He said when he questioned Sink about the toy, “she exploded” and grabbed him in a “felony take-down” maneuver.
Berman said he and others pleaded with Sink not to hurt him because of his bad back, but the deputy still “slammed me onto a table, where she put her considerable weight on my back and handcuffed me.”
She then rotated his back and shoulders, causing more damage to his back, Berman said. If the case had gone to trial, his medical expert would have testified that Sink injured him in her attack, he said.
Berman and Weisberg said deputies lied in their reports. Surprisingly, Sink testified in a deposition to the facts as shown in the video, not in her sheriff’s report, Berman said.
“The video proved my innocence beyond any doubt and would have impeached the deputies,” he said.
Berman said he fought the Sheriff’s Office for the “little guy.”
“These types of cases are arduous and expensive,” said Berman. “The victims of police misconduct are usually minorities, poor, uneducated, substance abusers, tattooed, have criminal records or all of the above, and have little jury appeal even if they have a good case,” he said.
On the other hand, law enforcement gets free legal support and has “virtually unlimited resources to overpower, outspend or just plain outlast the victims,” he said. Deputies and police officers also have been trained how to testify and write reports that are most favorable to themselves and their agencies, he said.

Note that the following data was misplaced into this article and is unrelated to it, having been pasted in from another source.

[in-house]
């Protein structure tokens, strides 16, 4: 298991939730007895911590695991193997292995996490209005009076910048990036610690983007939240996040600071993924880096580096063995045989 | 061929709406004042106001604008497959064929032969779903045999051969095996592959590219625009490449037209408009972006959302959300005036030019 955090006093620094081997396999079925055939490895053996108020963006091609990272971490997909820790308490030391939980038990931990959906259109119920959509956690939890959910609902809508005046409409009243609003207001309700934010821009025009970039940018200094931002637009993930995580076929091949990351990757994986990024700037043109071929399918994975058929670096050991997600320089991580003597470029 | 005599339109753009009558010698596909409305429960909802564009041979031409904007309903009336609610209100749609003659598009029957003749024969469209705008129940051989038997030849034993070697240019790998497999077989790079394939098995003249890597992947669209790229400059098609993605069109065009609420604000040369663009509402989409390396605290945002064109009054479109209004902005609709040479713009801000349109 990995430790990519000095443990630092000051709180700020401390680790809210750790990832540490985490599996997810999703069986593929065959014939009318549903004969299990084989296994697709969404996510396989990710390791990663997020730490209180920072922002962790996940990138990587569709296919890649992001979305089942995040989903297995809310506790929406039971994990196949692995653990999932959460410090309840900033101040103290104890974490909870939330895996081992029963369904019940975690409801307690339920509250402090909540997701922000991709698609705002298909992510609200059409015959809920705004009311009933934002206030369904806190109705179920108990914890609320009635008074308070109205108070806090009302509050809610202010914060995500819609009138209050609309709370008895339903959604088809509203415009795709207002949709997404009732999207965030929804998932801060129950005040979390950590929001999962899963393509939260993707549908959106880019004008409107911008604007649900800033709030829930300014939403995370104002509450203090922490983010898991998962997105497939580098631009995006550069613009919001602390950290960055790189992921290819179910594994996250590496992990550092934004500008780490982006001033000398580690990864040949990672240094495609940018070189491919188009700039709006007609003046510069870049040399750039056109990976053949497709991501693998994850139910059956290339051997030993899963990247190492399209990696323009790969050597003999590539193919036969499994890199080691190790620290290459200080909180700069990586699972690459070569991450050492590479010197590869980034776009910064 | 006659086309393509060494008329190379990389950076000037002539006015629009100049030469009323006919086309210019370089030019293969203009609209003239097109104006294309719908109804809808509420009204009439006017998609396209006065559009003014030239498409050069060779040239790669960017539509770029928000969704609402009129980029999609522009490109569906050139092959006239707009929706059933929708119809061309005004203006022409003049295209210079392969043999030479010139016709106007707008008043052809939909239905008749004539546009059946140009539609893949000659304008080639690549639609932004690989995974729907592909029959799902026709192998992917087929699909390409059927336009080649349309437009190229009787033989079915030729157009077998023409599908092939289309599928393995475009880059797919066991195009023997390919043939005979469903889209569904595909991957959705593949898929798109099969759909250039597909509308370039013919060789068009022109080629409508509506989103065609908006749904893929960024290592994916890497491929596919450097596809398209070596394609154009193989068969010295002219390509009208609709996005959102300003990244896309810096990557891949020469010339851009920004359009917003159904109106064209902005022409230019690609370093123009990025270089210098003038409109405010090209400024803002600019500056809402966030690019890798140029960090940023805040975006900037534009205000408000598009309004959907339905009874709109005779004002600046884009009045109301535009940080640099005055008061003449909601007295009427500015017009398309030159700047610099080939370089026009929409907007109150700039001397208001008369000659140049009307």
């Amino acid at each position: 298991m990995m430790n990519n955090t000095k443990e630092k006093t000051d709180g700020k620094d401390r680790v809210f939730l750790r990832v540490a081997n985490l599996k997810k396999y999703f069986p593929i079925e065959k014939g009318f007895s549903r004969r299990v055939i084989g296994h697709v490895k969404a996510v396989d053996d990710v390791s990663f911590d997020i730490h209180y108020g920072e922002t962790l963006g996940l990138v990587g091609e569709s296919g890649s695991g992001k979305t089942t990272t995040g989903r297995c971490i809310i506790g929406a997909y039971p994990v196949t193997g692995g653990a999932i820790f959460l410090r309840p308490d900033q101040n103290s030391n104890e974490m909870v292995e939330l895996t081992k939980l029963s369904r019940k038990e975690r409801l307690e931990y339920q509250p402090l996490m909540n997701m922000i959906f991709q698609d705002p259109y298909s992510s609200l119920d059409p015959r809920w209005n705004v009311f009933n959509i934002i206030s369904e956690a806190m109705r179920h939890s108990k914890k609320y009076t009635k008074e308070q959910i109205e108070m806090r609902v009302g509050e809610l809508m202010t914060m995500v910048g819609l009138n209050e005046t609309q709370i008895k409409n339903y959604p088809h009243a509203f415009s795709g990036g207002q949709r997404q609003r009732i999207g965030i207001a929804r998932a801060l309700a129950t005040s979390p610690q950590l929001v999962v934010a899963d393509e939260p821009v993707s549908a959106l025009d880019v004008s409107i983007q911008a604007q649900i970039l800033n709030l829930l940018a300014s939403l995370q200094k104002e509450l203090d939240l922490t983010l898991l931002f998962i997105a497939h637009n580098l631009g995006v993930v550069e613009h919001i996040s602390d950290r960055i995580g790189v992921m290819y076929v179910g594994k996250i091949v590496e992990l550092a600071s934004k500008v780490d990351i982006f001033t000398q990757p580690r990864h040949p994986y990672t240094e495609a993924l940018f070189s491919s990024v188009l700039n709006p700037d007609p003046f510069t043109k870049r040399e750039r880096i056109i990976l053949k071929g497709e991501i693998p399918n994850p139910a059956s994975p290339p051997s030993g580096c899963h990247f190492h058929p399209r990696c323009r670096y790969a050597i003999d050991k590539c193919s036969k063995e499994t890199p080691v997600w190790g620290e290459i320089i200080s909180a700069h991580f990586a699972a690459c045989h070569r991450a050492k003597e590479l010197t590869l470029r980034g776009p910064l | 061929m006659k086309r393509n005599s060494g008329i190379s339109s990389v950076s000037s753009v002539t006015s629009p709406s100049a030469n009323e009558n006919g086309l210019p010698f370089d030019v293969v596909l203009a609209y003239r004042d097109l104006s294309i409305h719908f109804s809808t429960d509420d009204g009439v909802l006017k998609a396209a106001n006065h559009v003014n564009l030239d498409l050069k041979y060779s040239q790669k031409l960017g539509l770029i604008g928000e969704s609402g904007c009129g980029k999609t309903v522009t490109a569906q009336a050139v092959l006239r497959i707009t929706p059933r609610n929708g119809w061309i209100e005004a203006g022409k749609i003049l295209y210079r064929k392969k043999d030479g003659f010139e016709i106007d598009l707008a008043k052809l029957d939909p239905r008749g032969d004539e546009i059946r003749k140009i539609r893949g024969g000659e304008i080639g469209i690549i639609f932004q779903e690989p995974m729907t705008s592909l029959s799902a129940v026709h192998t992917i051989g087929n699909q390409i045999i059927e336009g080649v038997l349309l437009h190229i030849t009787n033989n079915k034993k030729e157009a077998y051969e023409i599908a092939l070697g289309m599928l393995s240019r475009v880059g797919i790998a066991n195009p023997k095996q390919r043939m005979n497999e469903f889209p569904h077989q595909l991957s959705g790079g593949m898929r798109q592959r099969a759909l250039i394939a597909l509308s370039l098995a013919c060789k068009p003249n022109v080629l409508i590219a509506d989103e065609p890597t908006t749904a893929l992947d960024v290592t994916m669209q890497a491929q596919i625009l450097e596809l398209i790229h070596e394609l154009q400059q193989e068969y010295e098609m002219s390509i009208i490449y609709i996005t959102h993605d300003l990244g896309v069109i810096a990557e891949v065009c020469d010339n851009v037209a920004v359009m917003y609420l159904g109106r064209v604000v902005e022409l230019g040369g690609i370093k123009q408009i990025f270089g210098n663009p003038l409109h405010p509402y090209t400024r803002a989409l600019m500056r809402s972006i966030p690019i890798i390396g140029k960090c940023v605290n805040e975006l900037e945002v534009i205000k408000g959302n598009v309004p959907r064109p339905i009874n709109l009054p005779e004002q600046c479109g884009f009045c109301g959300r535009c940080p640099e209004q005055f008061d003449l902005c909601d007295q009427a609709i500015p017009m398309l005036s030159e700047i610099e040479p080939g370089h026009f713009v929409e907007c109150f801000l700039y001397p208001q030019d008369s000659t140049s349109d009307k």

“It is never a fair fight,” Berman said.
Berman, who now lives in the Bay Area, also said law enforcement officers should have body cameras to record transactions between them and the public.
“This is not an anti-police move,” he said, noting that the vast majority of officers “are honest, hardworking and do a dangerous and often thankless job.”
“The cameras will protect the honest, law-abiding officers and support their testimony,” he said. “The crooks and the bad cops are the ones who fear body cameras.”
Second, he said, America was founded in response to a tyrannical and oppressive government.
“Our citizens have a duty and a responsibility to always question authority and keep a sharp eye on those we entrust with authority,” he said. “That was true over 200 years ago and it is still true today.”